David Iben put it well when he said: âVolatility is not a risk we care about. What matters to us is to avoid the permanent loss of capital. ‘ It is only natural to consider a company’s balance sheet when looking at its level of risk, as debt is often involved when a business collapses. We can see that Copper Mountain Mining Company (TSE: CMMC) uses debt in its operations. But the real question is whether this debt makes the business risky.
When Is Debt a Problem?
Generally speaking, debt only becomes a real problem when a company cannot repay it easily, either by raising capital or with its own cash flow. In the worst case scenario, a business can go bankrupt if it cannot pay its creditors. However, a more common (but still costly) event is when a company has to issue stock at bargain prices, constantly diluting shareholders, just to strengthen its balance sheet. Of course, the advantage of debt is that it often represents cheap capital, especially when it replaces dilution in a business with the ability to reinvest at high rates of return. When we look at debt levels, we first consider both liquidity and debt levels.
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How much debt does Copper Mountain Mining have?
The image below, which you can click for more details, shows that in June 2021, Copper Mountain Mining had a debt of C $ 335.2 million, compared to C $ 200.5 million in one year. . However, he also had CA $ 144.5 million in cash, so his net debt is CA $ 190.8 million.
How healthy is Copper Mountain Mining’s balance sheet?
According to the latest published balance sheet, Copper Mountain Mining had liabilities of C $ 120.1 million due within 12 months and liabilities of C $ 419.5 million due beyond 12 months. On the other hand, it had C $ 144.5 million in cash and C $ 33.9 million in receivables due within one year. It therefore has liabilities totaling C $ 361.2 million more than its combined cash and short-term receivables.
Copper Mountain Mining has a market cap of C $ 745.1 million, so it could very likely raise funds to improve its balance sheet, should the need arise. But it is clear that it is absolutely necessary to take a close look at whether it can manage its debt without dilution.
We measure a company’s debt load relative to its earning capacity by looking at its net debt divided by its earnings before interest, taxes, depreciation, and amortization (EBITDA) and calculating how easily its earnings before interest and taxes (EBIT) covers its interest costs (interest coverage). The advantage of this approach is that we take into account both the absolute amount of debt (with net debt versus EBITDA) and the actual interest charges associated with this debt (with its coverage rate). interests).
Copper Mountain Mining has a low net debt to EBITDA ratio of just 0.72. And its EBIT covers its interest costs a whopping 12.4 times. We could therefore say that he is no more threatened by his debt than an elephant is by a mouse. Although Copper Mountain Mining recorded an EBIT loss last year, it was also good to see that it generated an EBIT of C $ 242 million in the last twelve months. The balance sheet is clearly the area you need to focus on when analyzing debt. But it is future profits, more than anything, that will determine Copper Mountain Mining’s ability to maintain a healthy balance sheet in the future. So if you are focused on the future you can check this out free report showing analysts’ earnings forecasts.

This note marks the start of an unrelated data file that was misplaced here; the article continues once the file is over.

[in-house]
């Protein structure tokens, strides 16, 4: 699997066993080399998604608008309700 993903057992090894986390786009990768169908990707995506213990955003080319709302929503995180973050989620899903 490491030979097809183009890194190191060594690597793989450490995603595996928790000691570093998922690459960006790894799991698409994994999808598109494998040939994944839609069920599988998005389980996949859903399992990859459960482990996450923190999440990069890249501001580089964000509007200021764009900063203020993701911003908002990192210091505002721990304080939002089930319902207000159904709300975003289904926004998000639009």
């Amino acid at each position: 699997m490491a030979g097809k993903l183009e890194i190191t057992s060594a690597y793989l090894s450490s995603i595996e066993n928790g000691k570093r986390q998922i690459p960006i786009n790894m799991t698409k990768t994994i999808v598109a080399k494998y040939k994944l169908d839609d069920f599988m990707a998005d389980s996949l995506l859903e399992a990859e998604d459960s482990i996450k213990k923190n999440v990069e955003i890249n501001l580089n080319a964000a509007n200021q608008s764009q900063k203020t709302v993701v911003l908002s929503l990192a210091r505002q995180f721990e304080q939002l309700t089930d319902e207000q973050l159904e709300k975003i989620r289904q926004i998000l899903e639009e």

But our last consideration is also important, because a business cannot pay its debts with paper profits; he needs hard cash. It is therefore important to check to what extent its earnings before interest and taxes (EBIT) translate into actual free cash flow. In the most recent year, Copper Mountain Mining recorded free cash flow of 79% of its EBIT, which is close to normal given that free cash flow excludes interest and taxes. This hard cash allows him to reduce his debt whenever he wants.
Our point of view
Copper Mountain Mining’s interest coverage suggests they can manage their debt as easily as Cristiano Ronaldo could score a goal against an Under-14 keeper. But, on a darker note, we’re a little concerned with its total liability level. Considering all of this data, it seems to us that Copper Mountain Mining is taking a fairly reasonable approach to debt. This means that they are taking a bit more risk, in the hope of increasing returns for shareholders. When analyzing debt levels, the balance sheet is the obvious starting point. But at the end of the day, every business can contain risks that exist off the balance sheet. To do this, you need to know the 3 warning signs we spotted with Copper Mountain Mining.
At the end of the day, it’s often best to focus on businesses with no net debt. You can access our special list of these companies (all with a history of profit growth). It’s free.
This Simply Wall St article is general in nature. We provide commentary based on historical data and analyst forecasts using only unbiased methodology and our articles are not intended to be financial advice. It does not constitute a recommendation to buy or sell shares and does not take into account your goals or your financial situation. Our aim is to bring you long-term, targeted analysis based on fundamental data. Note that our analysis may not take into account the latest announcements from price sensitive companies or qualitative documents. Simply Wall St has no position in any of the stocks mentioned.
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